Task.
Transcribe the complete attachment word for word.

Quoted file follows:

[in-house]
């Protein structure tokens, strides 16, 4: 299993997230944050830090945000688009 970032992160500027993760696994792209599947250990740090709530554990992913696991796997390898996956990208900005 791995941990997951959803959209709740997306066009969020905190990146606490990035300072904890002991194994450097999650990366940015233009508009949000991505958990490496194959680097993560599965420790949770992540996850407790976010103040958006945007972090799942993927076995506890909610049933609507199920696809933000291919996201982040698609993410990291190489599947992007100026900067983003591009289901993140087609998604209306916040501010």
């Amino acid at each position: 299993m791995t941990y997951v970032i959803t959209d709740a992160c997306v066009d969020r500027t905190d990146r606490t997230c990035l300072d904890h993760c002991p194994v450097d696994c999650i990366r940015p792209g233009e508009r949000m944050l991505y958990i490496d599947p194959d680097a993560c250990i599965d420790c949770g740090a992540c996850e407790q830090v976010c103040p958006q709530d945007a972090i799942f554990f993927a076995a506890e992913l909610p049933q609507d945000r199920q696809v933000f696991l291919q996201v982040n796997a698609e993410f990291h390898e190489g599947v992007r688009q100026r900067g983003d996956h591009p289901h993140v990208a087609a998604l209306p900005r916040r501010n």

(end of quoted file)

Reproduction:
[in-house]
């Protein structure tokens, strides 16, 4: 299993997230944050830090945000688009 970032992160500027993760696994792209599947250990740090709530554990992913696991796997390898996956990208900005 791995941990997951959803959209709740997306066009969020905190990146606490990035300072904890002991194994450097999650990366940015233009508009949000991505958990490496194959680097993560599965420790949770992540996850407790976010103040958006945007972090799942993927076995506890909610049933609507199920696809933000291919996201982040698609993410990291190489599947992007100026900067983003591009289901993140087609998604209306916040501010």
């Amino acid at each position: 299993m791995t941990y997951v970032i959803t959209d709740a992160c997306v066009d969020r500027t905190d990146r606490t997230c990035l300072d904890h993760c002991p194994v450097d696994c999650i990366r940015p792209g233009e508009r949000m944050l991505y958990i490496d599947p194959d680097a993560c250990i599965d420790c949770g740090a992540c996850e407790q830090v976010c103040p958006q709530d945007a972090i799942f554990f993927a076995a506890e992913l909610p049933q609507d945000r199920q696809v933000f696991l291919q996201v982040n796997a698609e993410f990291h390898e190489g599947v992007r688009q100026r900067g983003d996956h591009p289901h993140v990208a087609a998604l209306p900005r916040r501010n």